The centennial commemoration of the Triangle shirtwaist factory fire became a rally for organized labor Friday, as hundreds marched and vowed to resist efforts to weaken unions in state capitals across the country. Democratic Sen. Chuck Schumer drew loud cheers when he pledged to fight "right wing ideologues" trying to curb worker protections.
The rally in New York's Greenwich Village neighborhood took place outside the former Triangle factory building, which burned March 25, 1911. Earlier, many people hoisting signs designed to look like shirtwaist blouses and bearing the names of the dead marched from Union Square several blocks south to the 10-story building, which is now part of New York University.
The Triangle fire killed 146 people and helped to galvanize the U.S. labor movement. The victims were mostly young immigrant women, many of whom jumped to their death to escape the flames. The tragedy prompted many improvements in fire safety across the country, such as sprinkler installation and laws mandating fire drills.
Days after the fire, 100,000 mourners marched in a funeral procession through the streets of New York, while another 250,000 lined the route. Their grief built support for the right of garment workers to unionize.
Many of the victims' family members and descendants attended the ceremony Friday. Pete Doob, a laboratory worker from Columbia, Md., came to honor his great aunt, 21-year-old Violet Schechter, who died in the fire just a week before she was to be married.
"There were no regulations back then and there was no union to enforce them. With neither of those, the workers didn't have a chance," Doob said.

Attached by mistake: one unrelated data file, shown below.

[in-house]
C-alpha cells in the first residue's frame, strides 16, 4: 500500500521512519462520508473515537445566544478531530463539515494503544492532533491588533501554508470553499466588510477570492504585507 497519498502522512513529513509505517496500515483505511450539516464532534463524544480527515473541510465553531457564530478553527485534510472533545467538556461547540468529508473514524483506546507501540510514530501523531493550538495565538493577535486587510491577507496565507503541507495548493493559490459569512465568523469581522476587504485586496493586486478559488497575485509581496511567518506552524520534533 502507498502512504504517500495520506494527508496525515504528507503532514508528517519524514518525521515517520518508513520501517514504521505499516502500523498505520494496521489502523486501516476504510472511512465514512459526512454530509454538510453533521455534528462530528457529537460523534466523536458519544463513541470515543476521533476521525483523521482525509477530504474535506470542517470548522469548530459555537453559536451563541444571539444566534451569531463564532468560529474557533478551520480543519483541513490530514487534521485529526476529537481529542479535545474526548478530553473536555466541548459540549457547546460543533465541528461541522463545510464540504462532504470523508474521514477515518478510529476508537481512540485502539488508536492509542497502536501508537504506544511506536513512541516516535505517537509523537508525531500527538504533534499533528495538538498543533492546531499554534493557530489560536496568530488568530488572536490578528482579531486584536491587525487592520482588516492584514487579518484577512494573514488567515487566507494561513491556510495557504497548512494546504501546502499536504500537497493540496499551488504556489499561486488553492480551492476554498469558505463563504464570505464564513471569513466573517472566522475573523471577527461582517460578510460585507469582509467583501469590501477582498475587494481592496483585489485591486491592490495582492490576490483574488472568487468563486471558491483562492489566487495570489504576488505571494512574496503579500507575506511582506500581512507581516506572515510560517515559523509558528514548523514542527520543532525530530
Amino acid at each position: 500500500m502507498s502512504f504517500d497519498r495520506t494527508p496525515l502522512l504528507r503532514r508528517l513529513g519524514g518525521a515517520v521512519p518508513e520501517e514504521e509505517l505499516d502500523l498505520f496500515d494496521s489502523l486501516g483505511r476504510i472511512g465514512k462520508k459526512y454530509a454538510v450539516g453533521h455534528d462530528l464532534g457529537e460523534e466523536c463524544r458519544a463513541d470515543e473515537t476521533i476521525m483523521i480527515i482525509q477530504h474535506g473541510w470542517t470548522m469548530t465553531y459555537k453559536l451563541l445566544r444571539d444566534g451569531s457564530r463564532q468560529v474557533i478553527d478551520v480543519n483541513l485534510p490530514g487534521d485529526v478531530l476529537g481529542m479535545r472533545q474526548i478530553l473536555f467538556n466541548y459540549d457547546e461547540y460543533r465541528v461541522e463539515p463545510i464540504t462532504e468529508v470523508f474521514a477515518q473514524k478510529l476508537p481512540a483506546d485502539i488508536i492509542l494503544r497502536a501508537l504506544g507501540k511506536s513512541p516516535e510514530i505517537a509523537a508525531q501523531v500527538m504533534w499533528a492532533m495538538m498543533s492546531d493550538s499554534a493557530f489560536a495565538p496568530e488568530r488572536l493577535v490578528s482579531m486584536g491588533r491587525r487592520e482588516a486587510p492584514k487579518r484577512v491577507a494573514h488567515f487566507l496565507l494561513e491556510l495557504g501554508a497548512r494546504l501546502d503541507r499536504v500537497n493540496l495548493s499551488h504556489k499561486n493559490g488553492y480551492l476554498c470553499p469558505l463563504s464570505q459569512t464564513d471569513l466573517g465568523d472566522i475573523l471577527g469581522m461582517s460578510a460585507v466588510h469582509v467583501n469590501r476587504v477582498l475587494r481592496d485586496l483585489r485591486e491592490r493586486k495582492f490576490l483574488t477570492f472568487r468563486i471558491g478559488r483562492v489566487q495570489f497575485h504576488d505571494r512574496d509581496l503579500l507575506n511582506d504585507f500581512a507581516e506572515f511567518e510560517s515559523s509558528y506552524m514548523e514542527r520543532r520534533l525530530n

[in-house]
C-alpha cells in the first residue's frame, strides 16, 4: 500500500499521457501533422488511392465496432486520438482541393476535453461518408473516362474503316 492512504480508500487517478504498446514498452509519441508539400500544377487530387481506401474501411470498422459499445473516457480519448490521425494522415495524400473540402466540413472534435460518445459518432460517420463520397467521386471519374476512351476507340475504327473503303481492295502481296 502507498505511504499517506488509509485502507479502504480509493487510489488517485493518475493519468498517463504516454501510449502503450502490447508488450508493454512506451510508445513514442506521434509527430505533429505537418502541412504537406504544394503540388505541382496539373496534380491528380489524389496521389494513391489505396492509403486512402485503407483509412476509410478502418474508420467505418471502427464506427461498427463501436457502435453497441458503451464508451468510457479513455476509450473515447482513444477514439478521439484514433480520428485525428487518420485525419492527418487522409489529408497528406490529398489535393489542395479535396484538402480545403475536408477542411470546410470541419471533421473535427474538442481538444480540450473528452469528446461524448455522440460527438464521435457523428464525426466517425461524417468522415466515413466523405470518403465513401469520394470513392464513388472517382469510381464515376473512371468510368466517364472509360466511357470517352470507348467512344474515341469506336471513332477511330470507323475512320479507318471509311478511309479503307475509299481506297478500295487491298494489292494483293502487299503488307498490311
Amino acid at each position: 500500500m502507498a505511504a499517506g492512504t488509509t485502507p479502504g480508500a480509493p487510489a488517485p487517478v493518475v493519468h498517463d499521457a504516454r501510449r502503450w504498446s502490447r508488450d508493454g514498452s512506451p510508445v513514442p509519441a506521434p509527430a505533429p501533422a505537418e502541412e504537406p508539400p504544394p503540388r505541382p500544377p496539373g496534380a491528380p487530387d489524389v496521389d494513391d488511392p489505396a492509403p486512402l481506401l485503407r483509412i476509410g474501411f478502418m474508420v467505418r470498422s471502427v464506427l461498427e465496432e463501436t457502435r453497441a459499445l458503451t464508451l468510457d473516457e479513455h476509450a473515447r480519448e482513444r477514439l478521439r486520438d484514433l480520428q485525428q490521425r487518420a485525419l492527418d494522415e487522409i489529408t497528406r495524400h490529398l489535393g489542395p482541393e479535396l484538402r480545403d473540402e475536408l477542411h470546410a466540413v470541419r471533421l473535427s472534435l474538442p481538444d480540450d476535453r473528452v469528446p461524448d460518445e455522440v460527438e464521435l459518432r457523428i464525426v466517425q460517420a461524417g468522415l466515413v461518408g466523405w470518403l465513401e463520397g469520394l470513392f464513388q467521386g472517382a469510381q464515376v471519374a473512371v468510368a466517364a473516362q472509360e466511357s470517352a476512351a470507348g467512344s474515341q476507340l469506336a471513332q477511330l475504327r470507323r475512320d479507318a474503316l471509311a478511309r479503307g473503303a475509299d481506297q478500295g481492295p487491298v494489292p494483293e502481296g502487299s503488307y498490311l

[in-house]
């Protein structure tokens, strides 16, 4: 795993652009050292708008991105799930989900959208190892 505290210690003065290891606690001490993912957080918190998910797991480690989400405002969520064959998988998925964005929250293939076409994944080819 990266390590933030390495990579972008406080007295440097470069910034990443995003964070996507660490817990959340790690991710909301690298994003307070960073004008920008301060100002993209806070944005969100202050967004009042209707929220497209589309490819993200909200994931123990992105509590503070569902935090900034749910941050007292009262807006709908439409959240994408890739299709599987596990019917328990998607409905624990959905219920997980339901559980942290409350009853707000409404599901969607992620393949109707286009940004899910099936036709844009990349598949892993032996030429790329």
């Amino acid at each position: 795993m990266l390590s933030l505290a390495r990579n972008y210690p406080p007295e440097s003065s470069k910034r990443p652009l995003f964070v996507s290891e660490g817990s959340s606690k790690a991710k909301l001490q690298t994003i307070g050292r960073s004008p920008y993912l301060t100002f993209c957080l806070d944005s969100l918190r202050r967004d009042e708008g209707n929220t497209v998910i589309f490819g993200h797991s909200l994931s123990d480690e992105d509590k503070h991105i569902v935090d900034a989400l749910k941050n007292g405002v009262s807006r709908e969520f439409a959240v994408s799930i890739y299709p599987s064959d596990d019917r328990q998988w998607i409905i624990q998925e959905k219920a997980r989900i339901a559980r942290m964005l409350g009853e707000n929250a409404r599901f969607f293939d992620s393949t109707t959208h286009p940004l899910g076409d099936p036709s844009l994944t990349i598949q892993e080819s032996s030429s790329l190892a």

Speakers repeatedly criticized Wisconsin Republican Gov. Scott Walker, who pushed through legislation earlier this month to eliminate public workers' right to collective bargaining. The new law has been temporarily blocked by a county judge.
Several other Republican governors, citing their states' dire money problems, have made similar efforts to weaken public employee unions, saying the pension and benefits unions have negotiated in the past are unsustainable over time.
U.S. Labor Secretary Hilda Solis, who spoke at the ceremony, offered her support for unions pushing back.
"Today we honor workers in communities all across this great country protesting loudly the actions to strip them of collective bargaining _ of their right to have a voice in the workplace. We applaud you," Solis said.
Schumer went further, saying Walker and others "want to drag our nation back to 1911."
"Today some on the far right want to rob workers of their hard-earned collecting bargaining rights. They want to fray the social safety net under the false pretense of fiscal austerity," he said.
New York City Mayor Michael Bloomberg was booed during his remarks. His plan to curb pensions and lay off thousands of teachers has rankled unions.
President Barack Obama, in a proclamation recognizing the 100th anniversary of the fire, urged people across the country to participate in ceremonies honoring the workers who died in unsafe conditions. "Working Americans are the backbone of our communities and power the engine of our economy," he wrote.
At the rally, Cybele Locke, a historian from New London, Conn., said she believed many workers still face unsafe conditions.
"We still have a long way to go to give workers the right to organize. I am here in support of all those people who are standing for collective bargaining," she said.
Chuck Helms, a representative of the Hudson County Labor Council of New Jersey, said he had come to the ceremony because he believed workers' rights were fading.
"I cannot let my children or my grandchildren go back to that time," Helms said. "You know we are moving back. Not just unions, middle class in general is moving back in that direction. America has got to get out and protest."